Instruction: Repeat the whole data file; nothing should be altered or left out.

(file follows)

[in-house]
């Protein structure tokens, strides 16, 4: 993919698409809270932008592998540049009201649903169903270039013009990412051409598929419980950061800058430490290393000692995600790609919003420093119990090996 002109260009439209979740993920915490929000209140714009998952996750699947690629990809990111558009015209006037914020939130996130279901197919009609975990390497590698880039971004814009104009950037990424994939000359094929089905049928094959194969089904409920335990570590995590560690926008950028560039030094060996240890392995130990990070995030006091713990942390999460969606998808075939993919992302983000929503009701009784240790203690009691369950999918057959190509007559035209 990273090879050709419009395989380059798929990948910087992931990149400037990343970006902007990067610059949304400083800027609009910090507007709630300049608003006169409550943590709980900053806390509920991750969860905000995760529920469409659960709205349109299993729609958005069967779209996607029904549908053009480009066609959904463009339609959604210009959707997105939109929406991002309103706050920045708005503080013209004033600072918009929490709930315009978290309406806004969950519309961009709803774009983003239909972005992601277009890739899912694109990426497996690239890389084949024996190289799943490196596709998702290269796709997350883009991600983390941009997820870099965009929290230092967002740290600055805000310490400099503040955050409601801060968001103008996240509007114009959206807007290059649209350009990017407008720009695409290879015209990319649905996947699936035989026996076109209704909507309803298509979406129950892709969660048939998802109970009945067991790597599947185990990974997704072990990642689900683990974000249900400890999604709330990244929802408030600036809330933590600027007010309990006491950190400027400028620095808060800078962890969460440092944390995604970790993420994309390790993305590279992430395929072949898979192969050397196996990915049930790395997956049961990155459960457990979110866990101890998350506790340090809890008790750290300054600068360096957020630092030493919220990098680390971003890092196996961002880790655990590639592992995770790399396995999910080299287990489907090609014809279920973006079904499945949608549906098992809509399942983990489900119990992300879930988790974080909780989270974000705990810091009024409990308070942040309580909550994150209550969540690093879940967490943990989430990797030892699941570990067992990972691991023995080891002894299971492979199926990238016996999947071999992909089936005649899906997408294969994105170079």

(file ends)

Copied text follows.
[in-house]
């Protein structure tokens, strides 16, 4: 993919698409809270932008592998540049009201649903169903270039013009990412051409598929419980950061800058430490290393000692995600790609919003420093119990090996 002109260009439209979740993920915490929000209140714009998952996750699947690629990809990111558009015209006037914020939130996130279901197919009609975990390497590698880039971004814009104009950037990424994939000359094929089905049928094959194969089904409920335990570590995590560690926008950028560039030094060996240890392995130990990070995030006091713990942390999460969606998808075939993919992302983000929503009701009784240790203690009691369950999918057959190509007559035209 990273090879050709419009395989380059798929990948910087992931990149400037990343970006902007990067610059949304400083800027609009910090507007709630300049608003006169409550943590709980900053806390509920991750969860905000995760529920469409659960709205349109299993729609958005069967779209996607029904549908053009480009066609959904463009339609959604210009959707997105939109929406991002309103706050920045708005503080013209004033600072918009929490709930315009978290309406806004969950519309961009709803774009983003239909972005992601277009890739899912694109990426497996690239890389084949024996190289799943490196596709998702290269796709997350883009991600983390941009997820870099965009929290230092967002740290600055805000310490400099503040955050409601801060968001103008996240509007114009959206807007290059649209350009990017407008720009695409290879015209990319649905996947699936035989026996076109209704909507309803298509979406129950892709969660048939998802109970009945067991790597599947185990990974997704072990990642689900683990974000249900400890999604709330990244929802408030600036809330933590600027007010309990006491950190400027400028620095808060800078962890969460440092944390995604970790993420994309390790993305590279992430395929072949898979192969050397196996990915049930790395997956049961990155459960457990979110866990101890998350506790340090809890008790750290300054600068360096957020630092030493919220990098680390971003890092196996961002880790655990590639592992995770790399396995999910080299287990489907090609014809279920973006079904499945949608549906098992809509399942983990489900119990992300879930988790974080909780989270974000705990810091009024409990308070942040309580909550994150209550969540690093879940967490943990989430990797030892699941570990067992990972691991023995080891002894299971492979199926990238016996999947071999992909089936005649899906997408294969994105170079």